I must respectfully dissent from the majority's thoughtful opinion because I cannot agree that the State is not bound by its indictment or information in determining the sufficiency of the evidence. The majority holds that the evidence is sufficient to prove that Cleat Bell and J. Bell are the same person because the State referred to the officer as J. Bell, even though the witness/complainant testified that his name was Cleat Bell.
"Everything should be stated in an indictment which is necessary to be proved." The rules with respect to allegations in an indictment and the certainty required apply also to an information. It is well-settled that the purpose of a charging instrument is to give the defendant notice of the specific offense with which he is charged and to enable the court, upon conviction, to pronounce the proper judgment, and to enable the accused to plead the judgment that may be given upon it in bar of any further prosecution for the same offense. A conviction can never rest upon conduct which is not a criminal offense, or in whole or in part upon conduct not alleged in an indictment or information.
TEX. CODE CRIM. PROC. ANN. art. 21.03 (Vernon 1989).
Id. art. 21.23.
Lehman v. State, 792 S.W.2d 82, 84 (Tex.Crim.App. 1990); see TEX. CODE CRIM. PROC. ANN. arts. 21.04, 21.11.
Lawton v. State, 913 S.W.2d 542, 551 (Tex.Crim.App. 1995), cert. denied, 519 U.S. 826, 117 S.Ct. 88, 136 L.Ed.2d 44 (1996), overruled on other grounds, Mosley v. State, 983 S.W.2d 249 (Tex.Crim.App. 1998) (op. on reh'g), cert. denied, 526 U.S. 1070, 119 S.Ct. 1466, 143 L.Ed.2d 550 (1999).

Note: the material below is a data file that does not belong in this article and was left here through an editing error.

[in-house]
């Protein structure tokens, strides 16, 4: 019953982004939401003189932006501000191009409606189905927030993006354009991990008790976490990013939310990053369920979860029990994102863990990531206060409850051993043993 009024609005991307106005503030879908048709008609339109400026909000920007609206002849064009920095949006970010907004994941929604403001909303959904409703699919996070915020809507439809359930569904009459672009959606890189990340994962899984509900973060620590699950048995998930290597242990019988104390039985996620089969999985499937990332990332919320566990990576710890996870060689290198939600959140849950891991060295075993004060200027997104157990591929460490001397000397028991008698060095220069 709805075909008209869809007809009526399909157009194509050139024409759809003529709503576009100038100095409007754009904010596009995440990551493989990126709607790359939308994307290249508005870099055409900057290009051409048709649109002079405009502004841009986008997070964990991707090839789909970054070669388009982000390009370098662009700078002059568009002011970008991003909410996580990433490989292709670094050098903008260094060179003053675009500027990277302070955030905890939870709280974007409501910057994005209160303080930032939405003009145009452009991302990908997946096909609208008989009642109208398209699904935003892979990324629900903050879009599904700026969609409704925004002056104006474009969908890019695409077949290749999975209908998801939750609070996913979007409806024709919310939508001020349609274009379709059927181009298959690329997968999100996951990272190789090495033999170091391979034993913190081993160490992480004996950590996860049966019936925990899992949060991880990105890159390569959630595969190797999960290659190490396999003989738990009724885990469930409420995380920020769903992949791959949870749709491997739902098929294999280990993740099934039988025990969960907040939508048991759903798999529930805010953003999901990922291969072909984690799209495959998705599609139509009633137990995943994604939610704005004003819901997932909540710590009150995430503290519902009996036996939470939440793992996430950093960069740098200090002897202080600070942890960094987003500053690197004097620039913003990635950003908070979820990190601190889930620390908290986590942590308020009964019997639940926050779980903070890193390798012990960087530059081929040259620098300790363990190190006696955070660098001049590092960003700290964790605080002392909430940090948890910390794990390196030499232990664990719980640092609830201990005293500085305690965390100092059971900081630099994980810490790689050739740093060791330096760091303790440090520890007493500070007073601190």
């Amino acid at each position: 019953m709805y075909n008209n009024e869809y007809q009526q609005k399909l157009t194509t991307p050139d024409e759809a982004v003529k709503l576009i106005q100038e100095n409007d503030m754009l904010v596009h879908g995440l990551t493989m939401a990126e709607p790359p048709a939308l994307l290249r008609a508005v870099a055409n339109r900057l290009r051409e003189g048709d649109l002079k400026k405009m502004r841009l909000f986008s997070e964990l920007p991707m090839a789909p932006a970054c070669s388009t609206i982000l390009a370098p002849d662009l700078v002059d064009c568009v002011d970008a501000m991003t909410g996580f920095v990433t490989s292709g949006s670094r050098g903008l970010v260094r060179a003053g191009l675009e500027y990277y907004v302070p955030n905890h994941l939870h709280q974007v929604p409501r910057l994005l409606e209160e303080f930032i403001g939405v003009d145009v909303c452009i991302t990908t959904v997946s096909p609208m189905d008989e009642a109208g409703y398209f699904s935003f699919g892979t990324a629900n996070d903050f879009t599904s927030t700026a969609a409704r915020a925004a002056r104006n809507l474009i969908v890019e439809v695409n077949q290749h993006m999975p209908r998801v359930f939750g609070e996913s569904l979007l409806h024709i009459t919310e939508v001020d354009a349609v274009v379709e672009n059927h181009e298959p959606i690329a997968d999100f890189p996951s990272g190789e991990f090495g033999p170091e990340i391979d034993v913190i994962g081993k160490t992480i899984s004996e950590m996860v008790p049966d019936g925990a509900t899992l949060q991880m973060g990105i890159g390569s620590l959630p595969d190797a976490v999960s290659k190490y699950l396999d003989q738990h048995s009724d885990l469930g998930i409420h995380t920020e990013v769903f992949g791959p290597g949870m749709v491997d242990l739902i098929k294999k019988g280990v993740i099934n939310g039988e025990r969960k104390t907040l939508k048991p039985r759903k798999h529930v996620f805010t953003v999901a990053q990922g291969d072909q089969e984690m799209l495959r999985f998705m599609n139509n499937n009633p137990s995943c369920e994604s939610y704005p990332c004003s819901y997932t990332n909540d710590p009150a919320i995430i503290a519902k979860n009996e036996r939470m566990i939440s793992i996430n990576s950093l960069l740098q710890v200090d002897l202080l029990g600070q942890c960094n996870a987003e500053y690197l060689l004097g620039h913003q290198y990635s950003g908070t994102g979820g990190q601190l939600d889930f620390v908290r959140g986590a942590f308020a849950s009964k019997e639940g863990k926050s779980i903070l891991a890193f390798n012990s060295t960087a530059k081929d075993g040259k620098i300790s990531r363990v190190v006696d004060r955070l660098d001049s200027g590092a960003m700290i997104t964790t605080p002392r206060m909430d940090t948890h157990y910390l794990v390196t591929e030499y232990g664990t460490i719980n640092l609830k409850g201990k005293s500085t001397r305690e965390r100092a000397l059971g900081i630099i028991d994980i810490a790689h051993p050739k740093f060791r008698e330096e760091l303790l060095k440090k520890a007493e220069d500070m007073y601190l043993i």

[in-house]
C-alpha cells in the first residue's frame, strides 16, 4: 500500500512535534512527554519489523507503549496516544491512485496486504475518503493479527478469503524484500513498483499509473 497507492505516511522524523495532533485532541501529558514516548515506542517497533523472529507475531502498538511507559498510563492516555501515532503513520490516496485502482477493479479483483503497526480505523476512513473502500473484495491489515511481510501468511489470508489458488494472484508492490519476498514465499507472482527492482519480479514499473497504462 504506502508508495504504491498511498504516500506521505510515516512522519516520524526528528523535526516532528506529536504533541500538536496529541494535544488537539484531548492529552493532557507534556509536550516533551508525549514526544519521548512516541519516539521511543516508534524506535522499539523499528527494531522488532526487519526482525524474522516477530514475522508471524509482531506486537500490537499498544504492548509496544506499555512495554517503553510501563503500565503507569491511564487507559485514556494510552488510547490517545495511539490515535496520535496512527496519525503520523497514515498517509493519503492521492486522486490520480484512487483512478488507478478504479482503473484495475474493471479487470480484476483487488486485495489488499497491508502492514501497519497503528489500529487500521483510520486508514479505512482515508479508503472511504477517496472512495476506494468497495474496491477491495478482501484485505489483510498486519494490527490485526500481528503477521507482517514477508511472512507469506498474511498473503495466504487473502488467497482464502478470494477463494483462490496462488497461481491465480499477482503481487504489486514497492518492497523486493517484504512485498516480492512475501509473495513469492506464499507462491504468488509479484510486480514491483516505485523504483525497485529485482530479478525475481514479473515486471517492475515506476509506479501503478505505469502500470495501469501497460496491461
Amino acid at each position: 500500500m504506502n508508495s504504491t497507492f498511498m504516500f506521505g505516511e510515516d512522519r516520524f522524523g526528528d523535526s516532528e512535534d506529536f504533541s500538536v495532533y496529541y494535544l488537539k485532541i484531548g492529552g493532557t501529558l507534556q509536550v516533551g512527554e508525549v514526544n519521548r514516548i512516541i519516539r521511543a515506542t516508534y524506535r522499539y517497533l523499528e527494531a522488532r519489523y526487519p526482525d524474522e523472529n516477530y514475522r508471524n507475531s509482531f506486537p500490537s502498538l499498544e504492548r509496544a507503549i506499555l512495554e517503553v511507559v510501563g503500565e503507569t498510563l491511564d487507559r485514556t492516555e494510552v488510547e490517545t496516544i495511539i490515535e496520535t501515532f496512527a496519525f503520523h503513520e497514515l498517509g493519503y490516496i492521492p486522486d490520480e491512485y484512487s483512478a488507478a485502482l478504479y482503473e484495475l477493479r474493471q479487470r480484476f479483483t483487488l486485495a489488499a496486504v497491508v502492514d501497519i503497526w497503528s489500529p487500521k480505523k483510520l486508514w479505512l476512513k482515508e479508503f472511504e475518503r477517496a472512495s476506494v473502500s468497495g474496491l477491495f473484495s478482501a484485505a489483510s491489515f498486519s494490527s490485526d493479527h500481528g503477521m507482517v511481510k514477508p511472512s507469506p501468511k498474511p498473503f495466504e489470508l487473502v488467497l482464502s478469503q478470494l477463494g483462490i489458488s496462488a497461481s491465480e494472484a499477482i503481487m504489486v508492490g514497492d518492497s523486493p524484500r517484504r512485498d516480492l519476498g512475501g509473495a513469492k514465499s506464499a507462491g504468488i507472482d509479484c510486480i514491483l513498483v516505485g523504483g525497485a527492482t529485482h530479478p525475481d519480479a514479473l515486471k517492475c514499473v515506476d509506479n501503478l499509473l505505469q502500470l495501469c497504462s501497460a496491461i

An essential element of the offense of resisting an arrest or search is that the actor "intentionally prevents or obstructs a person he knows is a peace officer . . . from effecting an arrest, search, or transportation of the actor . . . by using force against the peace officer." An essential part of the investigation and preparation for trial, then, is learning whether the person named in the information is indeed a peace officer or whether it would be readily apparent that the complainant was a police officer.
Tex. Penal Code Ann. § 38.03(a) (Vernon 2003).
Unlike the situation in Fuller v. State, there is no evidence that Officer J. Bell or Officer Cleat Bell is Appellant's father. There is no evidence that the two or three men are related in any way, nor is there evidence that they knew each other before the offense date. The court reporter recorded the officer's name as J. Cleat Bell, but we have no idea why, and the reporter's record was not evidence considered by the jury in reaching its verdict. The prosecutor may have called J. Bell to the stand, but the record is silent as to whether the bailiff sought out the witness or whether some other person did. The record also does not tell us whether the bailiff or some other person simply called out for "Bell." The rule had been invoked.